Date Published: December 13, 2012
Publisher: Hindawi Publishing Corporation
Author(s): Marlea Di Santo, Nicoletta Tarozzi, Marco Nadalini, Andrea Borini.
Cryopreservation of human spermatozoa—introduced in the 1960’s—has been recognized as an efficient procedure for management of male fertility before therapy for malignant diseases, vasectomy or surgical infertility treatments, to store donor and partner spermatozoa before assisted reproduction treatments and to ensure the recovery of a small number of spermatozoa in severe male factor infertility. Despite the usefulness of it, cryopreservation may lead to deleterious changes of sperm structure and function: while the effects of cryopreservation on cells are well documented, to date there is no agreement in the literature on whether or not cryopreservation affects sperm chromatin integrity or on the use of a unique and functional protocol for the freezing-thawing procedure. Therefore, sperm cryopreservation is an important component of fertility management and much of its successful application seems to affect the reproductive outcome of assisted reproduction technologies (ART): appropriate use of cryoprotectants before and sperm selection technologies after cryopreservation seem to have the greatest impact on preventing DNA fragmentation, thus improving sperm cryosurvival rates.
The procedure that makes it possible to stabilize the cells at cryogenic temperatures is called cryopreservation, also known as an applied aspect of cryobiology or the study of life at low temperatures. Many advances in the cryopreservation technology have led to the development of methods that allow for low-temperature maintenance of a variety of cell types including male and female gametes, small multicellular organisms, and even more complex organisms such as embryos. Cryopreservation of human spermatozoa—introduced in the 1960’s —has overcome many space and time limitations and now forms integral part of assisted reproduction technologies (ARTs).
There are two main conventional freezing techniques used in sperm cryopreservation: slow freezing and rapid freezing
Compared with other cell types, spermatozoa seem to be less sensitive to cryopreservation damage because of the high fluidity of the membrane and the low water content (about 50%). Despite this, cryopreservation may lead to deleterious changes of sperm structure and function . It was largely reported that several damaging processes could occur during freezing-thawing of human spermatozoa, such as thermal shock with formation of intracellular and extracellular ice crystals, cellular dehydration, and osmotic shock .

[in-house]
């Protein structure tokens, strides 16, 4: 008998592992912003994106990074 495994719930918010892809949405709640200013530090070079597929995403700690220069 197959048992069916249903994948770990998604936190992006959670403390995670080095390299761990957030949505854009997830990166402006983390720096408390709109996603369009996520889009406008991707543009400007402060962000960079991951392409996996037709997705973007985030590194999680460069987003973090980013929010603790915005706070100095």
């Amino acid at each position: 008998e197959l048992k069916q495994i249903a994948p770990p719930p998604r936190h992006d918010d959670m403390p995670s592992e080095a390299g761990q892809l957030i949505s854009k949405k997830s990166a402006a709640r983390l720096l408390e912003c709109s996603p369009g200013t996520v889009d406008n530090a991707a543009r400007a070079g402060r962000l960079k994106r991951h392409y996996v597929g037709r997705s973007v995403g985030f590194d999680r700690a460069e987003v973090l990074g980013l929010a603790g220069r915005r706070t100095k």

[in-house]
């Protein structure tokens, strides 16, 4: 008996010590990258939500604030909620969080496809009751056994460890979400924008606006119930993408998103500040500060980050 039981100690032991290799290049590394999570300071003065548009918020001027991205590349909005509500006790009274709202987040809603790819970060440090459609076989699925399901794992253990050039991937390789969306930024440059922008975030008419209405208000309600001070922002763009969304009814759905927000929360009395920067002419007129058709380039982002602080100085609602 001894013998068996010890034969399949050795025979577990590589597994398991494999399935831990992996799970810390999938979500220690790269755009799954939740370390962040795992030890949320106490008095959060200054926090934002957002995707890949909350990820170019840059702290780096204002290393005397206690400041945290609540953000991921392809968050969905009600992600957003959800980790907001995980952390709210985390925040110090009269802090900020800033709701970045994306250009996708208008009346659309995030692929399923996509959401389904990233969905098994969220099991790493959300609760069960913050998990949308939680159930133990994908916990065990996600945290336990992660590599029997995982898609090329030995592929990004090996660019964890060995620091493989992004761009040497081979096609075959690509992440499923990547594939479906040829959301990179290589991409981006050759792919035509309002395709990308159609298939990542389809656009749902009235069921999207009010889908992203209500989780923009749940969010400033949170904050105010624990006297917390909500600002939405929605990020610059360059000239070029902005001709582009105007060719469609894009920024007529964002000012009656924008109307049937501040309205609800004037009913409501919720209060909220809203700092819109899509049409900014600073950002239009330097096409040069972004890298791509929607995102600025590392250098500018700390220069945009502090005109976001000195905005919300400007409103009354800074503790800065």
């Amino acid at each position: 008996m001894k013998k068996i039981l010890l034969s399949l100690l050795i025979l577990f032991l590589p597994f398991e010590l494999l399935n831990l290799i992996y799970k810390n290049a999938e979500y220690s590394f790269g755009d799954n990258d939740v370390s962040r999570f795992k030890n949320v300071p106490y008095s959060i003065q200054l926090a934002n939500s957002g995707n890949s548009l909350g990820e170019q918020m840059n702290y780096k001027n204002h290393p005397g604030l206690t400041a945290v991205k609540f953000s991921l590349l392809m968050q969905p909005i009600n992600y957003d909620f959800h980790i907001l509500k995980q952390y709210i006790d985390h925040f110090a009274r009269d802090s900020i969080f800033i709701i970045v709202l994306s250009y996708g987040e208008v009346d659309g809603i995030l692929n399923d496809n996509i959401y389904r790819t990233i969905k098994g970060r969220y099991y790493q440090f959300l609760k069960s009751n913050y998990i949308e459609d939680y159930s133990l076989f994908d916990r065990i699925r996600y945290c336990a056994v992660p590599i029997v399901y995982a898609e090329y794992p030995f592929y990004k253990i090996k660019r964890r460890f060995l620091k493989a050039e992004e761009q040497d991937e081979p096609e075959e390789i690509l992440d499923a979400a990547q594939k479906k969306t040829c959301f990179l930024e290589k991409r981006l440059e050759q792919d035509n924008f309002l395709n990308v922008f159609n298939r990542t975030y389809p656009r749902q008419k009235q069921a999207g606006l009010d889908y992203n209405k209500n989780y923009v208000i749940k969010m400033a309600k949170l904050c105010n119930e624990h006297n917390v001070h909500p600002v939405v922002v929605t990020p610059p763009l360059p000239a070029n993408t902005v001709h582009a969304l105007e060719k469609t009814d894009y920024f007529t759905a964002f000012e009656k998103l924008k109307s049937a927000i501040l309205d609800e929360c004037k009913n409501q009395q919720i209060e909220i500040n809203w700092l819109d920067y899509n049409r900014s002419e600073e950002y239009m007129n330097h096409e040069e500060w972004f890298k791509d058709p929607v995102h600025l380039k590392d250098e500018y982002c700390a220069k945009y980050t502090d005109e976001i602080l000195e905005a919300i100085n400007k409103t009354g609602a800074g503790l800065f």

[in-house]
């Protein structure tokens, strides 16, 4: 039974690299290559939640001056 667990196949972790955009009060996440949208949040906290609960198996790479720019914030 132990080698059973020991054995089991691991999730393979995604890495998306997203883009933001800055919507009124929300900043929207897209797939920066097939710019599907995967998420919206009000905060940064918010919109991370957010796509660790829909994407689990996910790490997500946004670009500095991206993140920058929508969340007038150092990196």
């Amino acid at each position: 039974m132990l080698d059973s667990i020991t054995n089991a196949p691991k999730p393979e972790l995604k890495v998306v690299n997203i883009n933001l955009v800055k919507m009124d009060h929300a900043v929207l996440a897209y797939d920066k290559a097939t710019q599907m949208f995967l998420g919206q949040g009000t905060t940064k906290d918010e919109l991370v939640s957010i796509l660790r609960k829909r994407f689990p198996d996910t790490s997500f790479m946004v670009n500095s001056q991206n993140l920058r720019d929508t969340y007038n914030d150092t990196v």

Cryopreservation is widely known to raise impaired sperm motility and decrease fertilization rate through detrimental effects on membranes, acrosomal structure, and acrosin activity . The freezing-thawing procedure of human spermatozoa may also be detrimental to the chromatin structure , leading to a potential risk of decondensation of the sperm nucleus after injection into the oocyte, thus, reducing fertilization rate . However, a cumulative effect of cryopreservation on sperm fertilization capacity is not definitely established. Considering the decrease in sperm fertilization power induced by cryopreservation, it can be easily understood that intrauterine insemination and conventional in vitro fertilization (IVF) with frozen-thawed spermatozoa result in lower pregnancy rates compared with insemination with fresh sperm : this is the reason why cryopreservation of semen samples before intrauterine insemination or conventional IVF is not recommended.
Today, sperm cryopreservation is widely used to store donor and partner spermatozoa before assisted reproduction treatments, to preserve spermatozoa before therapy for malignant diseases, vasectomy, or surgical infertility treatments and to ensure the recovery of a small number of spermatozoa in severe male factor infertility. Therefore, sperm cryopreservation is an important component of fertility management, and much of its successful application seems to affect the reproductive outcome of ART.